• Neon Genesis Evangelion: Shinji Ikari shrinks from any and all potential relationships, romantic or not, because it's just too painful and frightening for him. This eventually makes him snap in End of Evangelion when he declares that since "Nobody loves [him], they should all just die." It is subverted in the fact that he was in love with Asuka, just too afraid of her and of attachment to pursue a relationship with her.
  • One Piece:
    • More or less everyone except characters like Sanji due to Eiichiro Oda's No Hugging, No Kissing rule. Word of God is that 'They're in love with adventure' and notably Luffy can be seen ignoring Hancock's affections to the extent that he feels exactly 0 attraction for her, rendering her ability unable to affect him. Characters will occasionally act perverted, though.
    • Fiery Redhead Nami's reason to not want to marry Absalom is (other than he's a creepy pervert) that she is way too young to get married and would rather go on adventures for the time being. While she regularly flirts with others to get what she wants, she is one of the four crew members (along with Robin, Luffy and Zoro) to never show unambiguous attraction to anyone.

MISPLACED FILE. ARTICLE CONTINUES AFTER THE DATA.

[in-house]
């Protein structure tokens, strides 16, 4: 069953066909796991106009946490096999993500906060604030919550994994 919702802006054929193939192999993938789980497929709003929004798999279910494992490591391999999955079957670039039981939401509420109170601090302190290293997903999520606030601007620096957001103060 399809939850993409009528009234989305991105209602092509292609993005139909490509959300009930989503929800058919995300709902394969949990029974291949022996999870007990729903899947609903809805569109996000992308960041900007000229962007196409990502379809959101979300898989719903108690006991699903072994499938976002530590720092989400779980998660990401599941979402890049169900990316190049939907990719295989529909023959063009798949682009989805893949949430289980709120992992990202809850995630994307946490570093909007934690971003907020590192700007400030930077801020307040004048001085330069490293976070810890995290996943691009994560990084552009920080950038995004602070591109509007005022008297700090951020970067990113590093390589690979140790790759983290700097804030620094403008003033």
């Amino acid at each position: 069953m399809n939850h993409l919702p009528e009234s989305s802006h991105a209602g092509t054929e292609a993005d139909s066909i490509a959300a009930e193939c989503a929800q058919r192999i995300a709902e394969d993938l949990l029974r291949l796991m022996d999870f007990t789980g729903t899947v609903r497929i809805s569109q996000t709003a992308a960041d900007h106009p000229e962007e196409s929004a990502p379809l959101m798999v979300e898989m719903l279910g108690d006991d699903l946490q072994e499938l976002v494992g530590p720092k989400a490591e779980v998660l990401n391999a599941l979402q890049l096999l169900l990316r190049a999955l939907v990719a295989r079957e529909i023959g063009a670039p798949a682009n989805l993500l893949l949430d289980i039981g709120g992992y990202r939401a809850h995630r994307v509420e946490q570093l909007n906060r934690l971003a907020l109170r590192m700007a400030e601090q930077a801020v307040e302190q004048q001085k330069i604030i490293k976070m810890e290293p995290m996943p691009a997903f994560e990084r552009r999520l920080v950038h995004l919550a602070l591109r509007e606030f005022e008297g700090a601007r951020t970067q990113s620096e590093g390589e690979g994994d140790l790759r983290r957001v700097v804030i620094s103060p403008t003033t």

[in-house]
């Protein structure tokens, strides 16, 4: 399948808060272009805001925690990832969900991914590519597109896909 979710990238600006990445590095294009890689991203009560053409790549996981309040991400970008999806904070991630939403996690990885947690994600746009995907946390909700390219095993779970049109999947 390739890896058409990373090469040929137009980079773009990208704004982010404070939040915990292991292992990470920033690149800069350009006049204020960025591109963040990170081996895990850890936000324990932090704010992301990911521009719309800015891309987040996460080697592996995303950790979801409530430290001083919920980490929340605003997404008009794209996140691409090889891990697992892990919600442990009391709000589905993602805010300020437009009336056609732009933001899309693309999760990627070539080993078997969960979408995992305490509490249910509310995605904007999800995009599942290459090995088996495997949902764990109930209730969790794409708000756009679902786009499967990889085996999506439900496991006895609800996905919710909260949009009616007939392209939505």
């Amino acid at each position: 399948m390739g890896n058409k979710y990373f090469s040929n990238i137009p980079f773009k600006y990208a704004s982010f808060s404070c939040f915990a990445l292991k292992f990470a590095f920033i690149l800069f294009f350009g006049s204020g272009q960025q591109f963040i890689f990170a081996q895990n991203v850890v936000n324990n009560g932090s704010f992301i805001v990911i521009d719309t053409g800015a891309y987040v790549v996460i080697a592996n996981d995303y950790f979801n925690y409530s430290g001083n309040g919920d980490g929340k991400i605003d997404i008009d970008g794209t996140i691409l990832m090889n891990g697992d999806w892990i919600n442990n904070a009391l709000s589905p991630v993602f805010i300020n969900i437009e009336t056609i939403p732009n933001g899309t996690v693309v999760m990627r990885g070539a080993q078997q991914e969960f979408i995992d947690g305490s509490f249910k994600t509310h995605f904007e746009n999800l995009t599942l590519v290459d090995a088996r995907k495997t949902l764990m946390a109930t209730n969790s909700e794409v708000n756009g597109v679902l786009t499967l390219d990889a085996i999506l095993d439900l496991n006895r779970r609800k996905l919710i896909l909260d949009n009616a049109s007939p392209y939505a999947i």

• Trafalgar Law is another notable example because of him being one of the few people in the world to have virtually no reaction to Boa Hancock's beauty, and unlike his crew, he also doesn't comment on the abundance of attractive women in Amazon Lily. He also shows nothing but annoyance towards flirting and is described by Monet as downright "unsociable".
    • Averted with Gol D. Roger, though it's debatable how much of a hero he was. He and his lover, Portgas D. Rouge, are the parents of Portgas D. Ace. Part of the reason that Roger turned himself in at the end of his life was to protect them.
  • In One-Punch Man, despite his trusty Oppai sweater, and saying he isn't into guys when wrongly interpreting the fact Dr. Genus was interested in his body as something else, Saitama is never shown commenting on women or interested in hooking up with someone, his desire for recognition is never linked to wanting to be noticed by fangirls or anything of sorts (although he got a little annoyed he heard Genos has fangirls of his own); later when Fubuki starts trying to pester him to join her group, Saitama is completely indifferent to her, as the Murata manga makes a point to have a few onlookers saying Fubuki is a very beautiful woman, and often thinks of her intruding attempts as very annoying.